Group theory is one of the great simplifying and unifying ideas in modern mathematics. It was introduced in order to understand the solutions to polynomial equations, but only in the last one
hundred years has its full significance, as a mathematical formulation of symmetry, been understood. It plays a role in our understanding of fundamental particles, the structure of crystal lattices and the geometry of molecules.
In this module we build on material from Linear Algebra II and will begin by revising the simple axioms satisfied by groups and begin to develop basic group theory by reference to some elementary
examples. We will analyse the structure of 'small' finite groups, and examine examples arising as groups of permutations of a set, symmetries of regular polygons and regular solids, and groups of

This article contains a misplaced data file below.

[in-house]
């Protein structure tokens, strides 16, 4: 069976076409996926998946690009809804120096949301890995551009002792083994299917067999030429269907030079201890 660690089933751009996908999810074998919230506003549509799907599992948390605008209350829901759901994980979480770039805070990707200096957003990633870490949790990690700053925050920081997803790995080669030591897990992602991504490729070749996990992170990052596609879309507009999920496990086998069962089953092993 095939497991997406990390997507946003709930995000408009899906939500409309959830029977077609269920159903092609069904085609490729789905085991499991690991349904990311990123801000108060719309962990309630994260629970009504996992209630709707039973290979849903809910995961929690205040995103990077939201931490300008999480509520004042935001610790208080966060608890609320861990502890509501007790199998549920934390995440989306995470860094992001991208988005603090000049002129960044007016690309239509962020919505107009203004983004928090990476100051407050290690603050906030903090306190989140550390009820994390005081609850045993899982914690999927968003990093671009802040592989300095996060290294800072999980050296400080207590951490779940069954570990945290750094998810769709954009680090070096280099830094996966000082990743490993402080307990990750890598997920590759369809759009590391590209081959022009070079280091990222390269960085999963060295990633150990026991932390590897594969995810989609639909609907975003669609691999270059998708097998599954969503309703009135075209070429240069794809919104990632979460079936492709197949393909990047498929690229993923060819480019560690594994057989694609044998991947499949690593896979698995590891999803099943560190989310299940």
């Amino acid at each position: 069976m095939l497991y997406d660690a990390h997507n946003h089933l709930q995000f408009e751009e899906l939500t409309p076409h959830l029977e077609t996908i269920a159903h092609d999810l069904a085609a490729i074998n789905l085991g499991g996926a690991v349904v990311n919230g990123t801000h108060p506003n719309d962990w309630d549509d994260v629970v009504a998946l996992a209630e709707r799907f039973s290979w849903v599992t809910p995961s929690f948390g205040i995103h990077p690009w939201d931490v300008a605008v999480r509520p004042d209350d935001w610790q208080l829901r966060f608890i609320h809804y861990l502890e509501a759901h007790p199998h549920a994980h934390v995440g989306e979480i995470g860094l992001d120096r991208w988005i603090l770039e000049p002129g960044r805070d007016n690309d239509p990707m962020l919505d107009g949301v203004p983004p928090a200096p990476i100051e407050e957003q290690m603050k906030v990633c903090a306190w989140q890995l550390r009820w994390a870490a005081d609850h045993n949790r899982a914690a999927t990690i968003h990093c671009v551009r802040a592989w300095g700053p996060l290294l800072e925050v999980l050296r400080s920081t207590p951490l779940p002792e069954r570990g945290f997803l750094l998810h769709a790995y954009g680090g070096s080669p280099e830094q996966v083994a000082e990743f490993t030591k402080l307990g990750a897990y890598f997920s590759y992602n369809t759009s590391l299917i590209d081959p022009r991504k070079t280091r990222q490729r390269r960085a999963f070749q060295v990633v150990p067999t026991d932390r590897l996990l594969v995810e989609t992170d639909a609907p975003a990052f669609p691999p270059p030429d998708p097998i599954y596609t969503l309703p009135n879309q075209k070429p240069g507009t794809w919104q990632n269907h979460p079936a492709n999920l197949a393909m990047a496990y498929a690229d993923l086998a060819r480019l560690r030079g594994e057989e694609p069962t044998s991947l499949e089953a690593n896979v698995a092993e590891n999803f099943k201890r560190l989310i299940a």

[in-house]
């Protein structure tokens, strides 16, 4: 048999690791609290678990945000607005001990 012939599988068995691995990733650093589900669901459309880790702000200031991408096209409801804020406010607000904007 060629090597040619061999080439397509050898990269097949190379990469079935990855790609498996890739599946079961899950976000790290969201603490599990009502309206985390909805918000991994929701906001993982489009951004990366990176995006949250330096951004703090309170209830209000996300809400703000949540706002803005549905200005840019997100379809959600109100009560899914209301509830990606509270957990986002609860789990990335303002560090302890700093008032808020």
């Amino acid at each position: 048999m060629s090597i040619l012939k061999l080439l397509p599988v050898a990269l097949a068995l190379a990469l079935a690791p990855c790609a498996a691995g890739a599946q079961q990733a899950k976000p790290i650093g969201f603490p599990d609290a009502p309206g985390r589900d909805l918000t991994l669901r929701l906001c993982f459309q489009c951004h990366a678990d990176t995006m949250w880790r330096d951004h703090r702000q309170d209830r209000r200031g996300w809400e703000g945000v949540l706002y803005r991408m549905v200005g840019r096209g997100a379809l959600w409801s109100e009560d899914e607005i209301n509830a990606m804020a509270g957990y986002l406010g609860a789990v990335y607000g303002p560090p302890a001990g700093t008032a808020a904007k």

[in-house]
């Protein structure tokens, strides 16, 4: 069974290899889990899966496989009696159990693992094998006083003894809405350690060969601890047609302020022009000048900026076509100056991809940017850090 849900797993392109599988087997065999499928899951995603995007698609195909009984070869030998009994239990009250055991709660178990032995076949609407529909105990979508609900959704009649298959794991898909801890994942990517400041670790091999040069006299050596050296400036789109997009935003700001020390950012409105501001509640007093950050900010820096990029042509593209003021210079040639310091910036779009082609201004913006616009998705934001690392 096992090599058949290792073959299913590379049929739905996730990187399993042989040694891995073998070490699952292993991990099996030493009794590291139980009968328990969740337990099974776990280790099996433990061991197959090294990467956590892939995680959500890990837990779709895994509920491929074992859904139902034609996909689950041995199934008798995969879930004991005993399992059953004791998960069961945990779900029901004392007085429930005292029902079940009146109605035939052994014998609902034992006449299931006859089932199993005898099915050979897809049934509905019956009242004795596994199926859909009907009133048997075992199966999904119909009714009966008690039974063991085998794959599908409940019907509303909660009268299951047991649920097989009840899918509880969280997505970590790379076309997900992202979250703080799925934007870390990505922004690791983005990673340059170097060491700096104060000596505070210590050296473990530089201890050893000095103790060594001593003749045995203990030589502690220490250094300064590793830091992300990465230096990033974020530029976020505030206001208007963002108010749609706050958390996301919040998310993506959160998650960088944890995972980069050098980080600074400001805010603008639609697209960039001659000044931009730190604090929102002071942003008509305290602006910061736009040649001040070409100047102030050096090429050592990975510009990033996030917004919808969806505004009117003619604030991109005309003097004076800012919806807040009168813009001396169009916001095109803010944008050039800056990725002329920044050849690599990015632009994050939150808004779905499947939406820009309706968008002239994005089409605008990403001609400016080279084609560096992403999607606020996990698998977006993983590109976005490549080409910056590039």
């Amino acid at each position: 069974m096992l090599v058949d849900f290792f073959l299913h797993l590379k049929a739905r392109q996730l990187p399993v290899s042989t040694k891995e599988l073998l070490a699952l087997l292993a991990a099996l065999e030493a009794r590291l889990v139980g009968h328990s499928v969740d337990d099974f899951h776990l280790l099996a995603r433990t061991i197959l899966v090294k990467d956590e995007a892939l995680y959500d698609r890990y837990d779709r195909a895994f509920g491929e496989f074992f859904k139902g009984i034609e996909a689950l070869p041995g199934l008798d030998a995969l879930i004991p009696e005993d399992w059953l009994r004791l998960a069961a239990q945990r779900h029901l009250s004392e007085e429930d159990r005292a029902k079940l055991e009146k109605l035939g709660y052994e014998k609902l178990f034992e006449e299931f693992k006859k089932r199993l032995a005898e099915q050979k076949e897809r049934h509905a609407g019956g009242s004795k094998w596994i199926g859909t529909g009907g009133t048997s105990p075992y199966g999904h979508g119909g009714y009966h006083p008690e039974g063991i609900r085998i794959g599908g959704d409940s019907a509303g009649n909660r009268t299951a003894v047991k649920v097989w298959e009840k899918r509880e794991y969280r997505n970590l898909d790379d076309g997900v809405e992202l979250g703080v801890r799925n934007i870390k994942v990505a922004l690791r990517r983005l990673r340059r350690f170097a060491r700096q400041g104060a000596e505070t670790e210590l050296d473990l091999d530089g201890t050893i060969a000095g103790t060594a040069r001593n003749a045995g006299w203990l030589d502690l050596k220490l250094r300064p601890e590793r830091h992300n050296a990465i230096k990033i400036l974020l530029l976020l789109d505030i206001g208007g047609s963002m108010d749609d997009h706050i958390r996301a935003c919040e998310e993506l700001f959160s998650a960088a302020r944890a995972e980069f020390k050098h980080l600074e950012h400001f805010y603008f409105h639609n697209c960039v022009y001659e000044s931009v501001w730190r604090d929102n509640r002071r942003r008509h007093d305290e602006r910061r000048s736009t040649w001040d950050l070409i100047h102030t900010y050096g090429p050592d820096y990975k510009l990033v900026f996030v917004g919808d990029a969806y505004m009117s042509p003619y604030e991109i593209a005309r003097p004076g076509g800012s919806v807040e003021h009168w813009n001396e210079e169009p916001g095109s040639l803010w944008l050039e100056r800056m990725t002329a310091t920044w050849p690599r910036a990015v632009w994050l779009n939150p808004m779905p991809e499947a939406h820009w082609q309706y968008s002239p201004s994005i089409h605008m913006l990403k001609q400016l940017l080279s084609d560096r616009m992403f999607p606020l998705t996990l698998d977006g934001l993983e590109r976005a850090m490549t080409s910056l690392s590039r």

matrices. We will develop the notions of homomorphism, normal subgroups and quotient groups and study the First Isomorphism Theorem and its application.
We will also examine how the notion of a permutation group can be generalized to that of a group action on a set, and will show how to use this in certain counting problems arising in combinatorics. We will also see how to use group actions to prove strong results about the structure of finite groups. We shall study Sylow’s Theorems and some of their applications.